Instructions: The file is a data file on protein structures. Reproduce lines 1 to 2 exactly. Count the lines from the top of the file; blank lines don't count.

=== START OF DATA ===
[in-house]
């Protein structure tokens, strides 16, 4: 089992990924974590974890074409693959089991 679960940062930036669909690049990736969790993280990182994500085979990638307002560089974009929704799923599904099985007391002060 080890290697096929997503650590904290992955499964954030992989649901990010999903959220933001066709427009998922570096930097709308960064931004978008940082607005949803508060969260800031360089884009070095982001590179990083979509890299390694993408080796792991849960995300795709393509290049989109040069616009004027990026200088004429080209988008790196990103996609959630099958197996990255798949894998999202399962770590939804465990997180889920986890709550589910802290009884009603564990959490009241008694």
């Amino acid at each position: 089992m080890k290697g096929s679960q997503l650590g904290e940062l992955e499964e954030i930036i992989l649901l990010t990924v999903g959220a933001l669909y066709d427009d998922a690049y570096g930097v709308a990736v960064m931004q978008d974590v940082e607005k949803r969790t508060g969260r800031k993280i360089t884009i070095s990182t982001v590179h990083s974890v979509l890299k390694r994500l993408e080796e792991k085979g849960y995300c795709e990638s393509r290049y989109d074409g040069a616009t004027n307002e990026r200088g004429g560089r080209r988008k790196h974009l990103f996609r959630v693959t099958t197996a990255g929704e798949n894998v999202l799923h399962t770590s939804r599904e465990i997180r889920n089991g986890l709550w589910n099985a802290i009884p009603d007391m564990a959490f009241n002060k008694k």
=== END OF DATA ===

[in-house]
């Protein structure tokens, strides 16, 4: 089992990924974590974890074409693959089991 679960940062930036669909690049990736969790993280990182994500085979990638307002560089974009929704799923599904099985007391002060 080890290697096929997503650590904290992955499964954030992989649901990010999903959220933001066709427009998922570096930097709308960064931004978008940082607005949803508060969260800031360089884009070095982001590179990083979509890299390694993408080796792991849960995300795709393509290049989109040069616009004027990026200088004429080209988008790196990103996609959630099958197996990255798949894998999202399962770590939804465990997180889920986890709550589910802290009884009603564990959490009241008694």